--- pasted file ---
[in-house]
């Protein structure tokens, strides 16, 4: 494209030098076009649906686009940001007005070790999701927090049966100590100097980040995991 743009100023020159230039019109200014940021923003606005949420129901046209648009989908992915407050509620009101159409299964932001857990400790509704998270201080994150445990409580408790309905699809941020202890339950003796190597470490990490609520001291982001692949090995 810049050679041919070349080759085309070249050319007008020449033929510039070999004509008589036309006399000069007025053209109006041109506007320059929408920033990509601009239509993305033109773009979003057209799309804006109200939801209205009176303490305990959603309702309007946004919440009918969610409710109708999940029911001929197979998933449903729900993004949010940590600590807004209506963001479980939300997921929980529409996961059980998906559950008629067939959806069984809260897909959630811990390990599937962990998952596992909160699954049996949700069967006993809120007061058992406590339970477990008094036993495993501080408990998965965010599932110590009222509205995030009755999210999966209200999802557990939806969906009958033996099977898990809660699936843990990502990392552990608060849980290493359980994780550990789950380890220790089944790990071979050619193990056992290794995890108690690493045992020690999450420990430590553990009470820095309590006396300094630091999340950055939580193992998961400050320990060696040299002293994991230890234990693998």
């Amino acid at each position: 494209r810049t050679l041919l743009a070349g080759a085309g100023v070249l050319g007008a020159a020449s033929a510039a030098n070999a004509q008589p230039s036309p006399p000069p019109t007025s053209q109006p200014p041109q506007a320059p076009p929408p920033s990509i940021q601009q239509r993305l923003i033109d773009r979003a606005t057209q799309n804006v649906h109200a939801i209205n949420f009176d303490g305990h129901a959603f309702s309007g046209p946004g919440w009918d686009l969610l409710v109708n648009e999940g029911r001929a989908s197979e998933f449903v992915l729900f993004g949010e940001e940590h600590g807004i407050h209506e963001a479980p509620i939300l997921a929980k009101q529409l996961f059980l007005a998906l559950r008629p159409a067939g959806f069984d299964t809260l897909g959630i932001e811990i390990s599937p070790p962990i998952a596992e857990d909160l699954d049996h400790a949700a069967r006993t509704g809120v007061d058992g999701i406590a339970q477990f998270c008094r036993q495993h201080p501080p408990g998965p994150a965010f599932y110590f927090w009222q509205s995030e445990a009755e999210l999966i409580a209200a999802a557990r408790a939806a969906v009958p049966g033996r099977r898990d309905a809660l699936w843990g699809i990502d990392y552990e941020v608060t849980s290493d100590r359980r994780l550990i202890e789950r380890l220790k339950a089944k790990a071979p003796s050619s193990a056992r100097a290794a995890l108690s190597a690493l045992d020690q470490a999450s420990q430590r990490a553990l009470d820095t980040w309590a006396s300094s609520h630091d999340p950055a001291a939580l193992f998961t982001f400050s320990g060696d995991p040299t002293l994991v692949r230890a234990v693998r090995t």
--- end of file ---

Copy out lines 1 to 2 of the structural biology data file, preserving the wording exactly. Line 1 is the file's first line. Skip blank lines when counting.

[in-house]
């Protein structure tokens, strides 16, 4: 494209030098076009649906686009940001007005070790999701927090049966100590100097980040995991 743009100023020159230039019109200014940021923003606005949420129901046209648009989908992915407050509620009101159409299964932001857990400790509704998270201080994150445990409580408790309905699809941020202890339950003796190597470490990490609520001291982001692949090995 810049050679041919070349080759085309070249050319007008020449033929510039070999004509008589036309006399000069007025053209109006041109506007320059929408920033990509601009239509993305033109773009979003057209799309804006109200939801209205009176303490305990959603309702309007946004919440009918969610409710109708999940029911001929197979998933449903729900993004949010940590600590807004209506963001479980939300997921929980529409996961059980998906559950008629067939959806069984809260897909959630811990390990599937962990998952596992909160699954049996949700069967006993809120007061058992406590339970477990008094036993495993501080408990998965965010599932110590009222509205995030009755999210999966209200999802557990939806969906009958033996099977898990809660699936843990990502990392552990608060849980290493359980994780550990789950380890220790089944790990071979050619193990056992290794995890108690690493045992020690999450420990430590553990009470820095309590006396300094630091999340950055939580193992998961400050320990060696040299002293994991230890234990693998």